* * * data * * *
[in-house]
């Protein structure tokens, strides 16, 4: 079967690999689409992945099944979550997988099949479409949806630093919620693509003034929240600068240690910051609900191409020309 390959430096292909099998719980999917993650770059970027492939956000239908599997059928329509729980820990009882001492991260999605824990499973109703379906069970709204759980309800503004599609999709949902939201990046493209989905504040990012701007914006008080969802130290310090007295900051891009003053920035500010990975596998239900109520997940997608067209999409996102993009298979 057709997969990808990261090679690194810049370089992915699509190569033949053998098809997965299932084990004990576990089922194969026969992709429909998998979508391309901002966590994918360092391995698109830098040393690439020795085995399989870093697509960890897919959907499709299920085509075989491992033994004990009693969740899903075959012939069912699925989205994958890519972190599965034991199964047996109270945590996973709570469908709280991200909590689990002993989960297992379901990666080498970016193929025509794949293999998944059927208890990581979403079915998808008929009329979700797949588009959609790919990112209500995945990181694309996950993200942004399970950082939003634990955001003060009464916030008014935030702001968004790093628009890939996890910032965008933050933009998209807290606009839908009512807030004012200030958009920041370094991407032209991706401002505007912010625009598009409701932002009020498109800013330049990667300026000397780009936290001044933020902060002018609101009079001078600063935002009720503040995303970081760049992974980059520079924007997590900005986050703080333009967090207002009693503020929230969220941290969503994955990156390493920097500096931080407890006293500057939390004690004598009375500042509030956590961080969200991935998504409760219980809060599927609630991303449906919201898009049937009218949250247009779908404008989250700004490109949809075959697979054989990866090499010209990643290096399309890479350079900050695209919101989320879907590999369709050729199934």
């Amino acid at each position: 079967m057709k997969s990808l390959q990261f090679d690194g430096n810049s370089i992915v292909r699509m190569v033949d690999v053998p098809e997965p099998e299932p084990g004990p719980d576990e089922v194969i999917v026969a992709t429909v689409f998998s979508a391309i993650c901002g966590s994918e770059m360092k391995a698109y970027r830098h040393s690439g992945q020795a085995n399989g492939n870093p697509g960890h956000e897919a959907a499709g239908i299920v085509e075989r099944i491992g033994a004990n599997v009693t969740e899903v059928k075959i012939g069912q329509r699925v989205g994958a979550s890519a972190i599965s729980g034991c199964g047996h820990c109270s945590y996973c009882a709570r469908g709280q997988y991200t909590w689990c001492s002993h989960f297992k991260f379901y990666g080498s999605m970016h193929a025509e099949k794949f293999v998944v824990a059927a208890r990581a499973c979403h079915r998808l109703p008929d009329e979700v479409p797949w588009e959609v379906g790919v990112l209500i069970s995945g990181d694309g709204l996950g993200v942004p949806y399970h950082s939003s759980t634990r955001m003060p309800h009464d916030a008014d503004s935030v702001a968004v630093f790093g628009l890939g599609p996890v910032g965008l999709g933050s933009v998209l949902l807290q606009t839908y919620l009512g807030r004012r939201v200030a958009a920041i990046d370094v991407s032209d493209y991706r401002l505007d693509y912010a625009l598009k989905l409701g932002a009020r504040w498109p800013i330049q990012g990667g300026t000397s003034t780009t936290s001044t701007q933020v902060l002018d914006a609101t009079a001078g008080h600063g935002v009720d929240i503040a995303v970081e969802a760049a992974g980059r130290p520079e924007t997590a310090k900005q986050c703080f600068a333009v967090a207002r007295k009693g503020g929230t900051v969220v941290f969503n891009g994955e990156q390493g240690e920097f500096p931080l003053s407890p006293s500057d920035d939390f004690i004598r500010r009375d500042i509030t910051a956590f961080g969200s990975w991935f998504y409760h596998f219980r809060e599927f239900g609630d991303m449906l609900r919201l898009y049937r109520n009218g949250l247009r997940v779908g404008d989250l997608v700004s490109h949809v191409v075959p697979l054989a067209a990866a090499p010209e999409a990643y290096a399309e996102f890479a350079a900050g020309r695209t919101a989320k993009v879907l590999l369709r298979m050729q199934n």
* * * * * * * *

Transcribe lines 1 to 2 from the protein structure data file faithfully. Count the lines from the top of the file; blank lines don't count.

[in-house]
């Protein structure tokens, strides 16, 4: 079967690999689409992945099944979550997988099949479409949806630093919620693509003034929240600068240690910051609900191409020309 390959430096292909099998719980999917993650770059970027492939956000239908599997059928329509729980820990009882001492991260999605824990499973109703379906069970709204759980309800503004599609999709949902939201990046493209989905504040990012701007914006008080969802130290310090007295900051891009003053920035500010990975596998239900109520997940997608067209999409996102993009298979 057709997969990808990261090679690194810049370089992915699509190569033949053998098809997965299932084990004990576990089922194969026969992709429909998998979508391309901002966590994918360092391995698109830098040393690439020795085995399989870093697509960890897919959907499709299920085509075989491992033994004990009693969740899903075959012939069912699925989205994958890519972190599965034991199964047996109270945590996973709570469908709280991200909590689990002993989960297992379901990666080498970016193929025509794949293999998944059927208890990581979403079915998808008929009329979700797949588009959609790919990112209500995945990181694309996950993200942004399970950082939003634990955001003060009464916030008014935030702001968004790093628009890939996890910032965008933050933009998209807290606009839908009512807030004012200030958009920041370094991407032209991706401002505007912010625009598009409701932002009020498109800013330049990667300026000397780009936290001044933020902060002018609101009079001078600063935002009720503040995303970081760049992974980059520079924007997590900005986050703080333009967090207002009693503020929230969220941290969503994955990156390493920097500096931080407890006293500057939390004690004598009375500042509030956590961080969200991935998504409760219980809060599927609630991303449906919201898009049937009218949250247009779908404008989250700004490109949809075959697979054989990866090499010209990643290096399309890479350079900050695209919101989320879907590999369709050729199934």